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The U.S. Air Force F-35 Lightning II joint strike fighter is seen by some as a prime example of out-of-control federal spending.
Some deficit hawks have cheered sequestration, arguing that imposing blind, across-the-board spending cuts is the only way to reduce the deficit at a time when Washington is broken.
But once you look closely at how the cuts are being applied, it’s clear that sequestration itself is broken.
The system was supposed to cut all programs equally. But instead it’s crippling or shutting down critical services for our children, veterans, and seniors, while leaving failing, unnecessary programs untouched. Why? Because those wasteful programs have powerful advocates in Washington that have rigged sequestration so not a penny is removed from their pet projects. Programs to help the needy and voiceless haven’t fared as well.
The “dishonor roll” of worthy programs gutted or shut down by sequestration grows longer every day. Head Start programs have been forced to shorten school years, furlough teachers, reduce enrollments and even shut down. Low-income parents are finding it more difficult to support their families because sequestration cut their child-care programs.
Fifty-five thousand veterans are losing employment aid and many homeless veterans are losing access to shelters. Many veterans have lost wages because of the massive furloughing of government employees — 44 percent of Department of Defense civilian staff are veterans. We’ve even furloughed National Guard members, who support our troops and help us during natural disasters. You can’t turn on the evening news without seeing the potential consequences of cutbacks to disaster relief capabilities.
Thousands of seniors have had to skip meals due to cuts to Meals on Wheels. And for many of these seniors who can’t get outside their home and live alone without nearby family, they’ve lost their only regular human contact.
But what’s even more outrageous is how policymakers leave these citizens on the chopping block yet refuse to cut the fat when it comes to programs favored by the powerful and well connected.
A prime example is the military’s new F-35 stealth warplane. The F-35 is a poster child for out-of-control government programs. It’s the most expensive defense program in history, expected to cost approximately $1.5 trillion. It has run 70 percent over budget and is now seven years late. It has run into problem after problem with its design — system failures that could cause the pilot to lose control or the engine to catch on fire, “catastrophic” cracks in the engine turbines, and endless glitches in its complicated software.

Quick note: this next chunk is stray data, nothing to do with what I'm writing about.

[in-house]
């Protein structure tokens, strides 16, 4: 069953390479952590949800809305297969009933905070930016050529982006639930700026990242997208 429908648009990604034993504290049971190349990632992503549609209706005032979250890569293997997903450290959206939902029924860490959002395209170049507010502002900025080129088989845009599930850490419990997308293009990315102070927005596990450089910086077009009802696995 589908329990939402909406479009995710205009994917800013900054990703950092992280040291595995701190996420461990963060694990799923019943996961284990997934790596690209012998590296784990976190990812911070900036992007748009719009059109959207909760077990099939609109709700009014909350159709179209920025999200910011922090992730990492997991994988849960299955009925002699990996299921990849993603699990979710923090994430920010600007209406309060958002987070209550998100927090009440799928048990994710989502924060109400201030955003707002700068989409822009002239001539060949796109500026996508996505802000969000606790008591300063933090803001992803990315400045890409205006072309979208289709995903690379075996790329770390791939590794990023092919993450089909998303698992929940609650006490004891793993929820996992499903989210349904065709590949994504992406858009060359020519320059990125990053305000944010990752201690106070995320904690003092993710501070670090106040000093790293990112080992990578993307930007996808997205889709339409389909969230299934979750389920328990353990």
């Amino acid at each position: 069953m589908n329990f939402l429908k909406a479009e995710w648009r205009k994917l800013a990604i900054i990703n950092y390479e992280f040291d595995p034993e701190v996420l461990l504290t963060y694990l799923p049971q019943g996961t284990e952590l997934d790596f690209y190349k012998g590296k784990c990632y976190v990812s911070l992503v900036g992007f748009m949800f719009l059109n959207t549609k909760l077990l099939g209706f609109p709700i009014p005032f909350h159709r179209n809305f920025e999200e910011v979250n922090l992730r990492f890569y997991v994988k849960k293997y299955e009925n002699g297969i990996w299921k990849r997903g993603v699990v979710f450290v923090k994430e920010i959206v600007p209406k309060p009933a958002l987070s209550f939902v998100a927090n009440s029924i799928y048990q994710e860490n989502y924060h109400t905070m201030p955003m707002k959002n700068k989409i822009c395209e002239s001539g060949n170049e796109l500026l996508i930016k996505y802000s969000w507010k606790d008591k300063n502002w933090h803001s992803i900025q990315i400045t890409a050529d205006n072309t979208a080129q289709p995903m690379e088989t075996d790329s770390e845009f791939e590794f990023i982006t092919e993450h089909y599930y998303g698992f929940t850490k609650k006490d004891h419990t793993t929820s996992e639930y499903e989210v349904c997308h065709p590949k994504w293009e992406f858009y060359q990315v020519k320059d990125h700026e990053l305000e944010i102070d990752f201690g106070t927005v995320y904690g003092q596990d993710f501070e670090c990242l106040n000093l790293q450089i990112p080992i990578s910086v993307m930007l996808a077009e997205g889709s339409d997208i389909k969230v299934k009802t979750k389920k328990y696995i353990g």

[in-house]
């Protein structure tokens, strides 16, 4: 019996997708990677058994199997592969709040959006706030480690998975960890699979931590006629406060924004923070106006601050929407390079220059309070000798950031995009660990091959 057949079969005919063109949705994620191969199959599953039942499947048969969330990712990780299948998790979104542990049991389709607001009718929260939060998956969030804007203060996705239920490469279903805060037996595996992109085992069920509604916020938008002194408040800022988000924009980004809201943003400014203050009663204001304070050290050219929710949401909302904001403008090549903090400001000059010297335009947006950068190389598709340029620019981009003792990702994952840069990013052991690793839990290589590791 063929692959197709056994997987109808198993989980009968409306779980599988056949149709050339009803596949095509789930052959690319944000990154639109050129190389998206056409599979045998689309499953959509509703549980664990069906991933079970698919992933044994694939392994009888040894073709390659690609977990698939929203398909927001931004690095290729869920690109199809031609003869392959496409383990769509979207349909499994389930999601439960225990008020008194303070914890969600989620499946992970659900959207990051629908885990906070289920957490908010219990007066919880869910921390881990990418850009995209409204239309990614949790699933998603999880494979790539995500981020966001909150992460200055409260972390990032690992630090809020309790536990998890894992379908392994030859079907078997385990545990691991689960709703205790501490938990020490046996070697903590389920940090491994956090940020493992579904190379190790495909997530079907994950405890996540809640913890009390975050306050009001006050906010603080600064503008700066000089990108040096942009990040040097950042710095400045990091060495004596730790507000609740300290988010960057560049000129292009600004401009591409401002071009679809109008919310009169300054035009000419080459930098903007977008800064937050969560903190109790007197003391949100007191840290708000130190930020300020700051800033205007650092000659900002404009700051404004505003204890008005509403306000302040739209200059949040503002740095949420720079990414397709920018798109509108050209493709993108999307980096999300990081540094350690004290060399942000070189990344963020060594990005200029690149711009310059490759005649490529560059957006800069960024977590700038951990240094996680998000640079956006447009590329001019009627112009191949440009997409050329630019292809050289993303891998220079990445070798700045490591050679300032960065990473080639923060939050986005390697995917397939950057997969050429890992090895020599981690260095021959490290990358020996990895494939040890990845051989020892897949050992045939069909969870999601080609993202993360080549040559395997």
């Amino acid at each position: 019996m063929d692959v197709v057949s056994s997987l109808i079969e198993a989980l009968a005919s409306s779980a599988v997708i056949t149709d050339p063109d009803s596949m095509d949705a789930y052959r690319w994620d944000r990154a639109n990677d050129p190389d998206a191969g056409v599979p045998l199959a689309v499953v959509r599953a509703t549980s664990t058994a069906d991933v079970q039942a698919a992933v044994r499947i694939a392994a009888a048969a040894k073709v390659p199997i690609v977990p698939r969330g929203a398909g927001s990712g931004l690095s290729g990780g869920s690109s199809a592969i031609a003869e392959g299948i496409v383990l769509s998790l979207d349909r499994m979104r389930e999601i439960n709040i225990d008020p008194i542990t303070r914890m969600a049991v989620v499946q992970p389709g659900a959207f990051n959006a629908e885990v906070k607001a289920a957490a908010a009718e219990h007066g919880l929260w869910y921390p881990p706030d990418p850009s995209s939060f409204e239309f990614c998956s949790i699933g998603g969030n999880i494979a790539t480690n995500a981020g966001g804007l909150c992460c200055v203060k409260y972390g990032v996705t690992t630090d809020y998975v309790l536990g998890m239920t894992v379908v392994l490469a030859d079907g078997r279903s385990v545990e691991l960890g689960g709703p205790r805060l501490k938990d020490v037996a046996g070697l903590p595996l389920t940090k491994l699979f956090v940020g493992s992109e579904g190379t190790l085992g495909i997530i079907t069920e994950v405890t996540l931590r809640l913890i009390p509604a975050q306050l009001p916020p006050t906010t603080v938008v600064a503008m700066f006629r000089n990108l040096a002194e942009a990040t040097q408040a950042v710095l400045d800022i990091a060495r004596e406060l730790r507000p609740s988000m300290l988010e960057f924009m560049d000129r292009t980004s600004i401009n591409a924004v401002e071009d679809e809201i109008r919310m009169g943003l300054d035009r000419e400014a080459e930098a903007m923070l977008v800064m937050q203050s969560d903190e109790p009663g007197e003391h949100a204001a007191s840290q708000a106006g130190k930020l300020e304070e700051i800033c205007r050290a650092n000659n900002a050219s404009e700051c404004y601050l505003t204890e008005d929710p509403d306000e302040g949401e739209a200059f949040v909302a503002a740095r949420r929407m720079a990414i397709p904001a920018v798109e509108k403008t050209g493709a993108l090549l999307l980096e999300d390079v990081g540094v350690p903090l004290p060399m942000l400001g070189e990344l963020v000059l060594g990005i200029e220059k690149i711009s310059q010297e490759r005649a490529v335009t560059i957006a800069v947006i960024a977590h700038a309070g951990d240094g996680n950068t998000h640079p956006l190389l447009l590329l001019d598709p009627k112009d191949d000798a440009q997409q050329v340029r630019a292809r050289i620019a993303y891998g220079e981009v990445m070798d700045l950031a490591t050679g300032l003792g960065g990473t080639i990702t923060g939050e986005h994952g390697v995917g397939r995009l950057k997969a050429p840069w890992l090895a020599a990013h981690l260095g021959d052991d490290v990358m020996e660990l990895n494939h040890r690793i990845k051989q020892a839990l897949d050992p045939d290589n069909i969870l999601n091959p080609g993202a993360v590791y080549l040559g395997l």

The plane is named the “Lightning,” but it can’t even fly within 35 miles of lightning because it might explode. Yet despite all its fatal flaws, this failing program is being protected by a Congress that doesn’t think twice about cutting education for our young or support systems for our elderly.
Even worse, the F-35 is, according to most experts, unneeded. Our current fighter jets are faster and more maneuverable than the overweight F-35, which some experts call a dogfight “disaster.” Its limited weapons capability in stealth mode makes it an ineffective bomber. Its short range makes it unsuitable to patrol the wide distances in the Pacific region where President Obama recently proposed a strategic shift. And it’s not heavily armored enough to withstand enemy fire when providing close-in cover for troops on the ground.
Recent design changes made to cut weight have actually made it 25 percent more vulnerable to fire. Defense analysts have said that the F-35 “can’t turn, can’t climb, and can’t run” and won’t even be able to match today’s Russian fighter jets.
Communities don’t want the F-35 either, largely because it is so loud that it will make large residential areas surrounding airports or military bases uninhabitable. The F-35 is 400 percent louder than an F-16. Residents near the Burlington Air National Guard Station where F-16s are based must routinely pause their conversations or turn up their TVs when they’re taking off. They’re used to that and accept it as part of living near the airport. But an F-35 takeoff will be like a freight train running through their front doors.
The FAA says over 3,000 homes in the Burlington area will be rendered unfit for residential use by F-35 noise alone. And that’s not to mention the expanded crash zones for the F-35 that will threaten the lives of thousands of residents near the airport.
With the world’s strongest air force already flying, why squander billions on a fighter jet we don’t need and our communities don’t want? Neither Congress nor Pentagon leaders have effectively answered this question. Defense expert Winslow Wheeler has said “the Pentagon’s current management is hooked on the airplane and refuses to admit it is a failure.” Top Pentagon officials have vowed to protect the plane from sequestration cuts and have found ways to do so with Congress’s tacit approval.
This is a perfect example of how sequestration is broken — programs to educate our kids, house homeless veterans, and feed ailing seniors get the ax, while a trillion-dollar military failure gets full funding. I understand that we need to cut the budget, but this is not what fiscal responsibility looks like. No Vermont child should be shut out of Head Start before we cut military pork like the F-35.
Rosanne M. Greco is a member of the South Burlington City Council. She is a retired colonel in the U.S. Air Force who worked on arms control and nuclear nonproliferation at the Pentagon and on peacekeeping and humanitarian affairs at the United Nations.MORE IN PerspectiveIn 2004, an Australian woman of Lebanese descent, Aheda Zanetti, discovered a market niche. Full StoryThese days, watching the Olympics for me is about what I choose to believe. Full Story
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